- All the instruments used during surgery should be handled with care and separated from other instruments
- They should be processed and sterilized according to established protocols.
After the surgery
- The clinical waste should be placed in biohazard trash bags, labeled, and disposed safely
- All instruments should be sent for decontamination and sterile reprocessing
- Surfaces of all medical devices should be cleaned with disinfectant wipes
- The OT should be cleaned with sodium hypochlorite solution and if possible treated with ultraviolet-C irradiation
- All staff should shower and change into a clean set of scrubs
- Names of all the participating personnel should be recorded to facilitate contact tracing
- Extra turnaround time should be provided between surgeries as more time is needed for decontamination.
| Safety Measures For Laparoscopic Surgery|| |
The recommendations, issued at the beginning of the COVID-19 pandemic, that laparoscopic surgery should be avoided altogether have now been tempered. Nevertheless, it is prudent to take the following precautions:,
- For establishing the primary port, a Verres needle and a sharp trocar may be preferred so as to minimize the chance of gas leak around a trocar placed by open laparoscopy
- The carboperitoneum pressure should be set to the minimum possible level
- Use of steep Trendelenburg position should be avoided
- Minimum number of incisions and ports of appropriate size should be used to reduce leakage of gas
- All the trocars should have intact seals
- The exchange of instruments via the ports should be minimized
- Special precautions should be taken during introduction of needles, gauze, etc., into the abdomen via a reducer, as well as their extraction
- Use of energy sources should be minimized and they should be used at the minimum possible setting
- During the procedure, some form of smoke evacuation device (see below) should be attached to one of the ports to facilitate intermittent release of the carboperitoneum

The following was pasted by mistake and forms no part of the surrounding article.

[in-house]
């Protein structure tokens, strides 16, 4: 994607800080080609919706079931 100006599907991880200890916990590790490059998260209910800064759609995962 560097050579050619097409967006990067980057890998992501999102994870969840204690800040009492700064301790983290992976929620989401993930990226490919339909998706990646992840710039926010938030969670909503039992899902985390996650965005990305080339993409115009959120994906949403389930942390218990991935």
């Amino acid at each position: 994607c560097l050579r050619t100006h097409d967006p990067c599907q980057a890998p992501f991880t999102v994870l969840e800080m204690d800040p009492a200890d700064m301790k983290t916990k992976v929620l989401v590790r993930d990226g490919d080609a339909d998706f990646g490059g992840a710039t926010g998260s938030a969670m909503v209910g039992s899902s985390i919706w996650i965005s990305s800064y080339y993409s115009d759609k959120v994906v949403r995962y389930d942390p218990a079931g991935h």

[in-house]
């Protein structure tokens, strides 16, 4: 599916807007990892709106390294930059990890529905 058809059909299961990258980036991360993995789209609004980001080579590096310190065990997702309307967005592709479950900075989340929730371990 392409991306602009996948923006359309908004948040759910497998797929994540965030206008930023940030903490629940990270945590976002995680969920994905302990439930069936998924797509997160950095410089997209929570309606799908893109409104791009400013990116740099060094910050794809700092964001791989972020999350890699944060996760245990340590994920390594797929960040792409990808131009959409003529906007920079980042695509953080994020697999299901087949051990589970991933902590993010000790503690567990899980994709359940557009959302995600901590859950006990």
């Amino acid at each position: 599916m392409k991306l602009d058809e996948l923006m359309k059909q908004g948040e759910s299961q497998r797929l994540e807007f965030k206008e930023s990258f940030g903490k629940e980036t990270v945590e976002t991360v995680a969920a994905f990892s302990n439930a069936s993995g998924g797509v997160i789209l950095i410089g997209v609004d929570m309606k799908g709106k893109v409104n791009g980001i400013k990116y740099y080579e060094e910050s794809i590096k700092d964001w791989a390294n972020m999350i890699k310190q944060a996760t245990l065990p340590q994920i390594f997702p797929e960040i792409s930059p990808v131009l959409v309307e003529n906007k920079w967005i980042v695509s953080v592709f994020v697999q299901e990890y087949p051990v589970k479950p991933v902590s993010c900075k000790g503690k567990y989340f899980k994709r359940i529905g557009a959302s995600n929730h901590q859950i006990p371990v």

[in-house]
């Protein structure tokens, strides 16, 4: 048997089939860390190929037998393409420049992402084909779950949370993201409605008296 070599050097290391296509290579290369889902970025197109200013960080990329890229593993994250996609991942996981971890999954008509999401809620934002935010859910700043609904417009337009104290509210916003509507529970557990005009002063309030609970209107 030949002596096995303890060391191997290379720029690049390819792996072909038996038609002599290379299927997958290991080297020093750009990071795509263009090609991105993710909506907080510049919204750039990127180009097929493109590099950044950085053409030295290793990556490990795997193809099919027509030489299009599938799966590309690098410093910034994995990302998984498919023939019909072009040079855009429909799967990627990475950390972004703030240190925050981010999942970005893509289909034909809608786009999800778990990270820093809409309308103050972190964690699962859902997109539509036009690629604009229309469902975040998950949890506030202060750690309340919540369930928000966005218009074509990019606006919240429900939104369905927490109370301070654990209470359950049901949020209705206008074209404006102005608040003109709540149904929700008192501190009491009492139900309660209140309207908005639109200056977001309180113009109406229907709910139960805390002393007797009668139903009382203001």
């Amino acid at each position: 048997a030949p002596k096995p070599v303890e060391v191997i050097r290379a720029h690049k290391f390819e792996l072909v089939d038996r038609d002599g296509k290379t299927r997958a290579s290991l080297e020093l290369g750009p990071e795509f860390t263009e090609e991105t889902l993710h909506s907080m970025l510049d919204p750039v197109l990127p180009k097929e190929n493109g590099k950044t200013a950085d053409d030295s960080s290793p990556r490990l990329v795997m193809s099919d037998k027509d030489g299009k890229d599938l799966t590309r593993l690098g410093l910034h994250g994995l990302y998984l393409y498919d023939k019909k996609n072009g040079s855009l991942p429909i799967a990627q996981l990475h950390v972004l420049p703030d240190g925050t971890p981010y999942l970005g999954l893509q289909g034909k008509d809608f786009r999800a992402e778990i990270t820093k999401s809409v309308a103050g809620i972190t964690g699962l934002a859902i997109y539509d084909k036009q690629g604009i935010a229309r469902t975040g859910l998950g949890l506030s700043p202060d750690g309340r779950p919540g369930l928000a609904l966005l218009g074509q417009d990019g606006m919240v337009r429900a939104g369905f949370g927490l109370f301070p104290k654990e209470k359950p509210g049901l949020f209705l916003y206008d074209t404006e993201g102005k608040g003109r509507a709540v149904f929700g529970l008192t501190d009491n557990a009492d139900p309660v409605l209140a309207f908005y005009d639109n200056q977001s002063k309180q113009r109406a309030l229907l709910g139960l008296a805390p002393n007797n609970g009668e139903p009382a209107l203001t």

- The inlets of all the ports other than the ones used for insufflation and evacuation should be plugged
- At the conclusion of the surgery, prior to removal of ports, all the carboperitoneum should be evacuated by a combination of active suctioning and release via the port with an attached filter
- Use of a fascial closure device should be avoided in the presence of a distended abdomen
- An adequate-sized incision should be made for extraction of the specimen
- Closure of the fascia at port sites should be performed under vision after complete evacuation of carboperitoneum.
| Smoke Evacuation Devices|| |
Though there is little evidence to indicate transmission of the virus in laparoscopic smoke, most guidelines, as an abundant precaution, recommend use of an ultra-low particulate filter capable of removing at least 99.999% of all particles with a minimum size of 100 nm (0.1 μ) during laparoscopic surgery. The filters are of two types: (a) passive filters: connect to one of the ports with a Luer-Lock adaptor and the other end can be attached to a suction system/canister and (b) active filters: these are similar to the laparoscopic insufflators with two tubing for active insufflation and real-time filtration of the smoke. The website of the Society of American Gastrointestinal Endo Surgeons provides a comprehensive review of the available filters. As these filter systems are likely to be difficult to procure presently, surgeons have reported innovative, albeit nonvalidated, designs for filters made from readily available materials in the OT.,
| Personal Protective Equipment|| |
PPE include respirator (N95 or FFP2 or FFPs standard), face shields or goggles, protective gown, and gloves. Hand hygiene forms an important part of the protection detail. While undertaking a surgical procedure during the COVID-19 pandemic, the surgical team, anesthetist, and nursing personnel should all wear appropriate PPE. The World Health Organization (WHO) recommendations for HCWs working in an aerosol-generating environment should be followed. The sequence of donning and doffing the PPE can be found on the website of the Centers for Disease Control and Prevention. In the non-OT areas of the hospital, surgeons should use PPEs as per the settings described by the WHO guidelines. Instructions on how to reuse the PPE, in case there is a shortage, can also be found in the WHO recommendations.